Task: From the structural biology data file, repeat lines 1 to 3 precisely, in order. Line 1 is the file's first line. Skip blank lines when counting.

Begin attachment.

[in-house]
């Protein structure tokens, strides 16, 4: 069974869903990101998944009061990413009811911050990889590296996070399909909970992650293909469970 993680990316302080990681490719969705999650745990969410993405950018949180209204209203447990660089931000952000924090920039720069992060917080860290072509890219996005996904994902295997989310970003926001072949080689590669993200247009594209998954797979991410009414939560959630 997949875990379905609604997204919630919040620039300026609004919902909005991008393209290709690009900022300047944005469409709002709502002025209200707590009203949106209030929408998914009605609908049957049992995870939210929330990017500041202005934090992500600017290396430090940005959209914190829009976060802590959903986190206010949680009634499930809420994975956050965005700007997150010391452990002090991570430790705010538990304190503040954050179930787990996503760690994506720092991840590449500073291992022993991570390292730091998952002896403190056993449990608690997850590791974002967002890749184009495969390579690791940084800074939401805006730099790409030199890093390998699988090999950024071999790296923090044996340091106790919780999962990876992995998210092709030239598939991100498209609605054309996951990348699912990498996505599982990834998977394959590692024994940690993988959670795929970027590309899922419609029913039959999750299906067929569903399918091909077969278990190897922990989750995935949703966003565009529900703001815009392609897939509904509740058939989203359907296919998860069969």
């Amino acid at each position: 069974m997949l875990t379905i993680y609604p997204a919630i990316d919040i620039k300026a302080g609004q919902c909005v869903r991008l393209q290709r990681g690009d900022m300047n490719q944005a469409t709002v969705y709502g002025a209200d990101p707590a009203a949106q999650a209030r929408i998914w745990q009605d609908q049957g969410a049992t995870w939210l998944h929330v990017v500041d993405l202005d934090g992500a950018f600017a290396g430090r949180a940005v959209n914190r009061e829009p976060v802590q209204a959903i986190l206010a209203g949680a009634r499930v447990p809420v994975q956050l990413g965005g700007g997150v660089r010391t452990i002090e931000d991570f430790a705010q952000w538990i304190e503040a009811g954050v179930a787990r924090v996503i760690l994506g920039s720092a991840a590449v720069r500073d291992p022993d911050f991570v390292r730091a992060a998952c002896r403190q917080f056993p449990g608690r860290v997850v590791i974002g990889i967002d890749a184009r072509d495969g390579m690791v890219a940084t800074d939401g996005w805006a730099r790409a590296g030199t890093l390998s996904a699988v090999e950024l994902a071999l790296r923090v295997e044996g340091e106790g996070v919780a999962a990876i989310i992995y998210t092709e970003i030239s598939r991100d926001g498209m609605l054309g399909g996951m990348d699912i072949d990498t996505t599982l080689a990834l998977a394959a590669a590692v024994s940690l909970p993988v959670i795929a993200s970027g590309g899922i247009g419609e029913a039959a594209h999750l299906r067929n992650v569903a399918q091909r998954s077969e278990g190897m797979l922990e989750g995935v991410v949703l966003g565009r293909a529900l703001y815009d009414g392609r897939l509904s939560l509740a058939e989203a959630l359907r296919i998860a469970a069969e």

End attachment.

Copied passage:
[in-house]
């Protein structure tokens, strides 16, 4: 069974869903990101998944009061990413009811911050990889590296996070399909909970992650293909469970 993680990316302080990681490719969705999650745990969410993405950018949180209204209203447990660089931000952000924090920039720069992060917080860290072509890219996005996904994902295997989310970003926001072949080689590669993200247009594209998954797979991410009414939560959630 997949875990379905609604997204919630919040620039300026609004919902909005991008393209290709690009900022300047944005469409709002709502002025209200707590009203949106209030929408998914009605609908049957049992995870939210929330990017500041202005934090992500600017290396430090940005959209914190829009976060802590959903986190206010949680009634499930809420994975956050965005700007997150010391452990002090991570430790705010538990304190503040954050179930787990996503760690994506720092991840590449500073291992022993991570390292730091998952002896403190056993449990608690997850590791974002967002890749184009495969390579690791940084800074939401805006730099790409030199890093390998699988090999950024071999790296923090044996340091106790919780999962990876992995998210092709030239598939991100498209609605054309996951990348699912990498996505599982990834998977394959590692024994940690993988959670795929970027590309899922419609029913039959999750299906067929569903399918091909077969278990190897922990989750995935949703966003565009529900703001815009392609897939509904509740058939989203359907296919998860069969």
């Amino acid at each position: 069974m997949l875990t379905i993680y609604p997204a919630i990316d919040i620039k300026a302080g609004q919902c909005v869903r991008l393209q290709r990681g690009d900022m300047n490719q944005a469409t709002v969705y709502g002025a209200d990101p707590a009203a949106q999650a209030r929408i998914w745990q009605d609908q049957g969410a049992t995870w939210l998944h929330v990017v500041d993405l202005d934090g992500a950018f600017a290396g430090r949180a940005v959209n914190r009061e829009p976060v802590q209204a959903i986190l206010a209203g949680a009634r499930v447990p809420v994975q956050l990413g965005g700007g997150v660089r010391t452990i002090e931000d991570f430790a705010q952000w538990i304190e503040a009811g954050v179930a787990r924090v996503i760690l994506g920039s720092a991840a590449v720069r500073d291992p022993d911050f991570v390292r730091a992060a998952c002896r403190q917080f056993p449990g608690r860290v997850v590791i974002g990889i967002d890749a184009r072509d495969g390579m690791v890219a940084t800074d939401g996005w805006a730099r790409a590296g030199t890093l390998s996904a699988v090999e950024l994902a071999l790296r923090v295997e044996g340091e106790g996070v919780a999962a990876i989310i992995y998210t092709e970003i030239s598939r991100d926001g498209m609605l054309g399909g996951m990348d699912i072949d990498t996505t599982l080689a990834l998977a394959a590669a590692v024994s940690l909970p993988v959670i795929a993200s970027g590309g899922i247009g419609e029913a039959a594209h999750l299906r067929n992650v569903a399918q091909r998954s077969e278990g190897m797979l922990e989750g995935v991410v949703l966003g565009r293909a529900l703001y815009d009414g392609r897939l509904s939560l509740a058939e989203a959630l359907r296919i998860a469970a069969e």